Tuesday, 16th August, 2022

[Day 883]

I know that I am the creature of habit but nonetheless it is pleasant to drop into our ‘normal’ Tuesday morning routine. The weather is going to break today and we shall expect showers at random intervals throughout the day. But we had a fairly leisurely breakfast and then popped down into Waitrose by car so that we can pick up our copy of The Times and also bump into some of our Tuesday morning regulars. First of all we met up with Seasoned World Traveller and after my experiences with the phone provider yesterday, I managed to pass a few tips about the tariff that he needed to request after he had installed the SIM that I had ordered for him. Then, seated at one of the tables was our Knowledgable Gardener who used to come along on a monthly basis and do the heavier ‘trimming’ work in the garden before he was taken ill. I enquired about the progress that he had been making in his recovery and it was reassuring to know that he is being monitored quite regularly by various clinicians i.e. not just abandoned to his own devices. Then I started chatting with one of pre-pandemic acquaintances who we often meet on a Tuesday. Her husband had recently been admitted to long term residential care but it appears that both ‘partners’ to the couple are adjusting reasonably well to their changed circumstances. Finally, I was delighted to espy ‘Bromsgrove School Teacher’ who often used to freqent the Waitrose coffee bar in the pre-pandemic days. She and I were both teachers of politics and I had actually given her some of my politics textbooks in the hope that some of them might be useful either for some of her young scholars or as an addition to the school library. I have only seen her once or twice in the past couple of years so we had we had an enjoyable chat and ‘catching up’ today. Her baby which was pretty young in the pre-pandemic days is now a boistrous three-year old but was in pre-school this morning. I managed to pass on the bad news that if her child had got into the habit of waking every morning at about 5.00am and he was anything like my own son, then this early riding habit would probably persist right throughout his working life. So all in all, as last Tuesday, it was a conversation filled morning. I walked down to my Pilates class in slightly muggy conditions but when the class finished at 2.15, it was announced to the class that it had rained and was, in fact, sill raining. In practice, it was the lightest spattering of rain that could be imagined and I am sure that the water would probably evaporate again the minute it touched the sun-scorched earth. Elsewhere in the South and the Midlands, it may be that the long expected rain was more like the deluge that some of us have been hoping for but all the rain has done for us so far has been to add to a general feeling of humidity.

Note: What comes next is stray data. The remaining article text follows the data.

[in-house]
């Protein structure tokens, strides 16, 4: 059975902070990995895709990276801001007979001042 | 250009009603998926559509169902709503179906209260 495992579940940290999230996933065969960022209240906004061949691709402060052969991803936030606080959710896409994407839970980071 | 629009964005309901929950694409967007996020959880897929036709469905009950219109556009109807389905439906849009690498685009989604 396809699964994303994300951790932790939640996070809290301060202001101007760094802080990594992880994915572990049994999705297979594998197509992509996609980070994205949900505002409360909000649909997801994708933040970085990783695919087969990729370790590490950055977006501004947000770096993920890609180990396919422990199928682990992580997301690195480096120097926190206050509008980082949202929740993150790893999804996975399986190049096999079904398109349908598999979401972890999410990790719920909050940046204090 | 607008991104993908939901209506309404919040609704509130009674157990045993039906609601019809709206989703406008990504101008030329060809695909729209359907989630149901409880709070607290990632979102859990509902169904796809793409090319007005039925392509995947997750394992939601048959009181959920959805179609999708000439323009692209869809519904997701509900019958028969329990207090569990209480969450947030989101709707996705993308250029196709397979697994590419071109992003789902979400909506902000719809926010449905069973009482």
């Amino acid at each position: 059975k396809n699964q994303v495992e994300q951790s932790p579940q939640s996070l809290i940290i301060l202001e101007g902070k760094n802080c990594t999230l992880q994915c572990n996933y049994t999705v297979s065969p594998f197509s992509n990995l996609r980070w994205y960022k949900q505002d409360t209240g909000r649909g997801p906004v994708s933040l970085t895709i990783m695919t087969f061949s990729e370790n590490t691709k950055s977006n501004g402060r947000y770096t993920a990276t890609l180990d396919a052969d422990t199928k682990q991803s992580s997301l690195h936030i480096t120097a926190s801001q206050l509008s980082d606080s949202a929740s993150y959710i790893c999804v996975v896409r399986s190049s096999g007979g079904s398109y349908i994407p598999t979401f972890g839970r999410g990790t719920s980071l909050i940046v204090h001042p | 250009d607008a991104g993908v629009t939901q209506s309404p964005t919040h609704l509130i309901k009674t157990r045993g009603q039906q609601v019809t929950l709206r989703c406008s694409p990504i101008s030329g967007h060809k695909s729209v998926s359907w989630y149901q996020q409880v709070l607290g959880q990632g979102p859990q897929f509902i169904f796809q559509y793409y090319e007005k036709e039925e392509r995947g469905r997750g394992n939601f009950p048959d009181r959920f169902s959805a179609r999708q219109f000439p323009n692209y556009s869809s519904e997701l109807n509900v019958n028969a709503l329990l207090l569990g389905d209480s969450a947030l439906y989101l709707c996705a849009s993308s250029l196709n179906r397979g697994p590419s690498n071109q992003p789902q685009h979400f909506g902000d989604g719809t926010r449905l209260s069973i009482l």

In the latest political news, it has been revealed that eleven Government whips have now come out collectively in favour of Liz Truss. The fact that this expression of support has come so very late in the day speaks more of the fact that MP’s are positioning themselves for jobs in a new administration. It could well be that the race is already both won’and ‘lost’ as most of the Conservative party members will already have submitted their votes and there is almost no way in which the enormous lead that Liz Truss has in the polls is likely to be reversed. There is quite a wicked story doing the rounds that Boris Johnson is convinced that Liz Truss will prove to be so incompetent in the job that it is only a matter of time before the Tories say ‘Come back, Boris! All is forgiven!’ The first part of this proposition is almost certainly true – but who knows whether Boris Johnson will ever worm his way back into the affections of MPs? Meanwhile, the Labour Party and Keir Starmer have put forward a policy to combat astronomical fuel bills and inflation at the same time by suggesting that the ‘cap’ on fuel prices should not be lifted in October. This policy will be expensive (in the tens of billions) and may even rival the costs of the furlough scheme but it is a policy which even meets the approval of three out of four Tory voters – will this prove to be a game changer? Certainly, it makes the policies of the two Tory leadership contenders seem a little anaemic, not to say indecisive. But the interesting thing about the Labour policy is that telling people that Labour believe they shouldn’t pay ‘a penny more’ for energy over the winter than the current cap – an average saving of £1,000 – is easy to understand and promote. Also, whilst some may ask for a more targeted approach, the point about a universal policy is that there are no administrative costs in applying complex rules as to who may or may not qualify which always creates anomalies.